- the patient’s health has declined to the stage, where the facility can no longer meet his needs;
- the patient has improved to the point, where he no longer requires the facility’s services; or
- the patient poses a threat to his own welfare or that of other residents.
In addition, a resident can be discharged for not paying the facility’s bills (but not when the delinquency is caused by waiting for Medicaid payments from the government).
Complaints. Residents and their advocates have a right to complain about any issue they have in a nursing home, and nursing homes can’t punish someone for doing so.
Ability to Sue. A 2016 regulation gave nursing home residents and their families the ability to sue any nursing home that receives federal funding. Before this, nursing homes could try to force people into arbitration, and any quality of care and safety issues could be kept private. However, a preliminary injunction granted in Mississippi in late in 2016 put this regulation on hold for now.
New Rules. There are new rules that give nursing home residents more rights. Residents will be allowed to receive any visitor, not just relatives, at any hour of the day, provided visitors don’t disturb fellow residents. Residents who want to live together will be permitted to do so, and nursing homes will have greater responsibility for ensuring that residents’ personal belongings aren’t lost or taken. In addition, nursing homes will be required to provide meals and snacks when residents want them, rather than only at set times. Staff will get more training in caring for dementia patients and preventing elder abuse, and nursing homes won’t be able to easily discharge residents with dementia, by sending them to a hospital and then refusing to readmit them.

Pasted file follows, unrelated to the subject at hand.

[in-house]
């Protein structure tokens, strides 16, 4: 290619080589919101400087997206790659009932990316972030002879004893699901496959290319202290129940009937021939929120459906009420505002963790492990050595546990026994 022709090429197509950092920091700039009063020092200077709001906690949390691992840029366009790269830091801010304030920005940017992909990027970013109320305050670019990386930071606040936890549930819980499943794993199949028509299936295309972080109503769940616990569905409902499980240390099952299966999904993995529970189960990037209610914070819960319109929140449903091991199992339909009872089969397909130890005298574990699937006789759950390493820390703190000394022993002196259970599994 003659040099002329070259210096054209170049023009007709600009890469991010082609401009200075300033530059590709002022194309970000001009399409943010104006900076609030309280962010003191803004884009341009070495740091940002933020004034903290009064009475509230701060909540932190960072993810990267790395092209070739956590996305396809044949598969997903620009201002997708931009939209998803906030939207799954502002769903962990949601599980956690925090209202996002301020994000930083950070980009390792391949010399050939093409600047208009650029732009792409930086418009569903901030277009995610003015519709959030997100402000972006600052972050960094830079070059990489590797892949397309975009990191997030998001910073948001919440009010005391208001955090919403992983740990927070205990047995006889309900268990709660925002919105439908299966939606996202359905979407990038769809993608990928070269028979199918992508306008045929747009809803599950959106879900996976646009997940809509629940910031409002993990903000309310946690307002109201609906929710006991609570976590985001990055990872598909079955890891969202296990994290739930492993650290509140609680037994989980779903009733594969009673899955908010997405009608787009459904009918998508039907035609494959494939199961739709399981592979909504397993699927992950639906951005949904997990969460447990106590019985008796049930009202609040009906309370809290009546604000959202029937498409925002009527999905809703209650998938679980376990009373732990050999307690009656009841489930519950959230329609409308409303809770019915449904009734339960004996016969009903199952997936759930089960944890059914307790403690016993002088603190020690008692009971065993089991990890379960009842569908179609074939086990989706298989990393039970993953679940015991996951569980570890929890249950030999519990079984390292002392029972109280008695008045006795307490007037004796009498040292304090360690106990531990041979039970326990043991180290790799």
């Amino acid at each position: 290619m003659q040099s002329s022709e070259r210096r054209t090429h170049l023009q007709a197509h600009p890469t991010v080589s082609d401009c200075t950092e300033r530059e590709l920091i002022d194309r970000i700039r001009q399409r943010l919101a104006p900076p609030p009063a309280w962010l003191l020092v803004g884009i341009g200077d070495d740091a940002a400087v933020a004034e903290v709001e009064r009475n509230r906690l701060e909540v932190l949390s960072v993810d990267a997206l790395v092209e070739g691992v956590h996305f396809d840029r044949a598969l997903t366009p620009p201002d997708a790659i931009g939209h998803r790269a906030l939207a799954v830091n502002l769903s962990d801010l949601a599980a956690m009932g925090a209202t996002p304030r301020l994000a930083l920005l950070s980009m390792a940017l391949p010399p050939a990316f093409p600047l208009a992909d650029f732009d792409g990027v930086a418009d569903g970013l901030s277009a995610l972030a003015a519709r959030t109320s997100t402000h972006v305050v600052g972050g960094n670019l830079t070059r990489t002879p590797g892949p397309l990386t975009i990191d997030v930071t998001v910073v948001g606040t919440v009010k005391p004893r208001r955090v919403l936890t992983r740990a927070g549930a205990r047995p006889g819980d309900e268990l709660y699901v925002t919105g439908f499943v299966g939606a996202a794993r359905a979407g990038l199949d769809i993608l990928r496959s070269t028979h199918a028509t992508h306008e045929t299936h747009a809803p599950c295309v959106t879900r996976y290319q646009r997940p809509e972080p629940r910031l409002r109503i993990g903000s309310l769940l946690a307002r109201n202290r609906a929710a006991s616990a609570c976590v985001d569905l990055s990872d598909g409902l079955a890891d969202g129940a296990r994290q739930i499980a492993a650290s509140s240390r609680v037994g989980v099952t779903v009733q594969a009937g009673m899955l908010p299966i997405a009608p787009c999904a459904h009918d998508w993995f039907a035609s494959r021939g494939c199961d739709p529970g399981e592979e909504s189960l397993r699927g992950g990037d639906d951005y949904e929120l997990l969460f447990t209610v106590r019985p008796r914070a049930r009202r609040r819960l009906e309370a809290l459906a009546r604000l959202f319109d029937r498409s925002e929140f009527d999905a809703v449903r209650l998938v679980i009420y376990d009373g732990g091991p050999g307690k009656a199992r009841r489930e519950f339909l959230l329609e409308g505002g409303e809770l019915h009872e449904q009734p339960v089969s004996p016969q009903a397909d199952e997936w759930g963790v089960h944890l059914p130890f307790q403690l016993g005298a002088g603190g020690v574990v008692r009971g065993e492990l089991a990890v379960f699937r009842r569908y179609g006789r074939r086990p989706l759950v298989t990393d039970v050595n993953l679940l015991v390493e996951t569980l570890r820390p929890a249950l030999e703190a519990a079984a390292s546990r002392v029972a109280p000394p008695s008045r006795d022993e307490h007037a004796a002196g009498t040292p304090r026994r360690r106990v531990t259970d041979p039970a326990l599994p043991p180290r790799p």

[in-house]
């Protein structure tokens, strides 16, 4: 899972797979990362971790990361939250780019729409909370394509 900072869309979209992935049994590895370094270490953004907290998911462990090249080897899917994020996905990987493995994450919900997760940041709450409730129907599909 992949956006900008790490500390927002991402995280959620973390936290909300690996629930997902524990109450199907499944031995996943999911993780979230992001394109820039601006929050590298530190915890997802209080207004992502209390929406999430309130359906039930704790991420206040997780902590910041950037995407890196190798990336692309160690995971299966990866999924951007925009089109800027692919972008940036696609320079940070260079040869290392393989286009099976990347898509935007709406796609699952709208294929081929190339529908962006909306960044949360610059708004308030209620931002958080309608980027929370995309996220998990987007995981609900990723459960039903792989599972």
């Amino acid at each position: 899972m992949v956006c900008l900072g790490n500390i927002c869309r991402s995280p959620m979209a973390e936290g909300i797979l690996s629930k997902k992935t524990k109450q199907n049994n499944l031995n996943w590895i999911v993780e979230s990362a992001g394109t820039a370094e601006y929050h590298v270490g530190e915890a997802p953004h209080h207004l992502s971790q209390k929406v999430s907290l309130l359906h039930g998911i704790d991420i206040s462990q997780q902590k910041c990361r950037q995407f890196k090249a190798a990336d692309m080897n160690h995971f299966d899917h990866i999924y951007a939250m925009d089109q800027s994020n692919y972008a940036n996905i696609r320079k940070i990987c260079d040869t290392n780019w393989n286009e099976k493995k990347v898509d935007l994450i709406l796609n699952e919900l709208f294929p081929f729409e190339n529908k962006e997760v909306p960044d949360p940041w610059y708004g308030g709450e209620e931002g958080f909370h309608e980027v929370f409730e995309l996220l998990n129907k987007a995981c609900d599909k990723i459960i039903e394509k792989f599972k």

At the essence, the patient’s rights in a nursing home should be the same as the patient’s rights in their own home. The more family members can be involved in their loved one’s day to day life at the home, the better the quality of life will be for the patient.
Reference: Investopedia (September 30, 2018) “Things Nursing Homes Are Not Allowed to Do”